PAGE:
This book was on my ‘To Read’ was a looong time – and finally I got around to it…
Christopher Boone is fifteen and has Asperger’s Syndrome. He knows a very great deal about maths and very little about human beings. He loves lists, patterns and the truth. He hates the colours yellow and brown and being touched. He has never gone further than the end of the road on his own, but when he finds a neighbour’s dog murdered he sets out on a terrifying journey which will turn his whole world upside down.
This short book caused a huge fuss when it first came out in 2003 – and having finally read it, I now know why. Haddon has managed to masterfully inhabit the skin of a teenager who cannot cope with human emotions, suffers from sensory overload and compensates by retreating into mathematical formulae and logical list-making. As a result, when confronted by major events – like being told of the death of his mother, for instance – Christopher tells us what he had to eat that evening and that he went to bed and fell fast asleep.
This doesn’t mean that Christopher is incapable of loving – but that he finds it difficult to understand or relate to his feelings. So when he discovers Wellington, the standard poodle who lives next door, skewered by a garden fork to the lawn, he resolves to find out who murdered it – even when told repeatedly by his father that he mustn’t interfere. He even overcomes his reluctance to engage with strangers in order to ask if anyone has seen anything suspicious – trouble is, he cannot process the heavy hints that a well-meaning neighbour gives him about his own domestic set-up. His inability to process information that the reader clearly understands gives us greater insights into Christopher’s capacity to engage with the world, while also providing some comedy, albeit the darker, lump-in-your-throat variety. Books that make me both want to weep and laugh hold a special place in my heart – and this one joins that select few.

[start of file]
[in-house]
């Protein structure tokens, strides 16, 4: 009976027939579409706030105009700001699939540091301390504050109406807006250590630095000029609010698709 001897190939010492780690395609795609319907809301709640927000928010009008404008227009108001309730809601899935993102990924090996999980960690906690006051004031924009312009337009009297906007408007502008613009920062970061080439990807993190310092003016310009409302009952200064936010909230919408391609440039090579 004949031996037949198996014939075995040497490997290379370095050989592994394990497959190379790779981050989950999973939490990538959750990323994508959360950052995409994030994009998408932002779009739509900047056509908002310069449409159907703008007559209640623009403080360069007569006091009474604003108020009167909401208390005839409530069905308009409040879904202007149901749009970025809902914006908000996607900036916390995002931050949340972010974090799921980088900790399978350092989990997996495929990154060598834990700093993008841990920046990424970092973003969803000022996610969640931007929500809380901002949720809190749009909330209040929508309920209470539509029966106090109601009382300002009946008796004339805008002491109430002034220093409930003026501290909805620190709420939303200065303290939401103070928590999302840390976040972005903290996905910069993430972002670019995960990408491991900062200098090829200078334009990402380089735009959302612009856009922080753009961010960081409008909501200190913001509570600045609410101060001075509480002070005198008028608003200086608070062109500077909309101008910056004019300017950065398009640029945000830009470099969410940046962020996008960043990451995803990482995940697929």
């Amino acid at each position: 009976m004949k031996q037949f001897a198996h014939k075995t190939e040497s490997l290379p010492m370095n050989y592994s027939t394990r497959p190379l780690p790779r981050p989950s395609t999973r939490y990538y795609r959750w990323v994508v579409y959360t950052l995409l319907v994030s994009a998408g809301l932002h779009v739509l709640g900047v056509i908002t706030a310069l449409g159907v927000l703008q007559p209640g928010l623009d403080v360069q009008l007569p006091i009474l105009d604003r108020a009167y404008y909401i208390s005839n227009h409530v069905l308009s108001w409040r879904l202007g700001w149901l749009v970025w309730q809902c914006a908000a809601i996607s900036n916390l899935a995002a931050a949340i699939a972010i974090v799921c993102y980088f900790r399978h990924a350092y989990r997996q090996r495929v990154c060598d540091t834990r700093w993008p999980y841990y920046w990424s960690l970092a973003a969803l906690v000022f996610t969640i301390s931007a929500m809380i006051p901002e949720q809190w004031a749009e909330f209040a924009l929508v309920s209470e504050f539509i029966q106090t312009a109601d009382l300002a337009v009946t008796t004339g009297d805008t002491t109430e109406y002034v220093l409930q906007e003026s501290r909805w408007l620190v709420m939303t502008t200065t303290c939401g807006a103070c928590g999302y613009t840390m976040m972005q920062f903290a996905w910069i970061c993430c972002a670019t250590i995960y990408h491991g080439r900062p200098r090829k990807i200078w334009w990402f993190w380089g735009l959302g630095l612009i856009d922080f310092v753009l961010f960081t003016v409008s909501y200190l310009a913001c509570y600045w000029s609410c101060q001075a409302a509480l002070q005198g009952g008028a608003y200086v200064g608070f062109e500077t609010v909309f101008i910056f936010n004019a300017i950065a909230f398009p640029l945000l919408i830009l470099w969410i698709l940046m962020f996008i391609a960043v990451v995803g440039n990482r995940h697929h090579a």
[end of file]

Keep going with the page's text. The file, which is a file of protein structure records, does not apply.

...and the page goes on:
Haddon not only manages to give us an idea of what it must be like to experience the world while coping with Asperger’s – he also provides us with the daily challenges facing Christopher’s carers. I found myself wondering how you’d survive when the strong-willed, highly intelligent individual in your life retreats into black silence when he encounters a series of the wrong coloured cars on his morning bus ride…
But don’t go away with the notion that this is some worthy, high-mindedly literary attempt to give the rest of us an appreciation of what being born with Asperger’s can entail – the story that powers Christopher’s narration is a mystery. And while we learn who did do it, we also learn what the strains were that led up to the deed and Christopher’s unwitting role in the whole affair. It will be a book that will stay with me for a very long time – and if you want an outstanding example of character-led fiction, then this is a must-read book. Come to think of it – this is a must-read book, anyway.